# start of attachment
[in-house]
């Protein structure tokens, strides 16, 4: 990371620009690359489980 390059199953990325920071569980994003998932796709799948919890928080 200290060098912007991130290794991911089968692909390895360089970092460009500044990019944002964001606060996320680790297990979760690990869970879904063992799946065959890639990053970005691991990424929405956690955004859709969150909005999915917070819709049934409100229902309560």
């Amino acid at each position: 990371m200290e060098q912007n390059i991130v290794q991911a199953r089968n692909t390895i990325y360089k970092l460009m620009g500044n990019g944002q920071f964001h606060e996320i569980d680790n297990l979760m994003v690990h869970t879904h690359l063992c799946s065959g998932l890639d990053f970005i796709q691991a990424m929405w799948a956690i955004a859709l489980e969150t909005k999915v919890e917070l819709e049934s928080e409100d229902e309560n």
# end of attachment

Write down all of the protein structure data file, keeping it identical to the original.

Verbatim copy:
[in-house]
């Protein structure tokens, strides 16, 4: 990371620009690359489980 390059199953990325920071569980994003998932796709799948919890928080 200290060098912007991130290794991911089968692909390895360089970092460009500044990019944002964001606060996320680790297990979760690990869970879904063992799946065959890639990053970005691991990424929405956690955004859709969150909005999915917070819709049934409100229902309560």
């Amino acid at each position: 990371m200290e060098q912007n390059i991130v290794q991911a199953r089968n692909t390895i990325y360089k970092l460009m620009g500044n990019g944002q920071f964001h606060e996320i569980d680790n297990l979760m994003v690990h869970t879904h690359l063992c799946s065959g998932l890639d990053f970005i796709q691991a990424m929405w799948a956690i955004a859709l489980e969150t909005k999915v919890e917070l819709e049934s928080e409100d229902e309560n």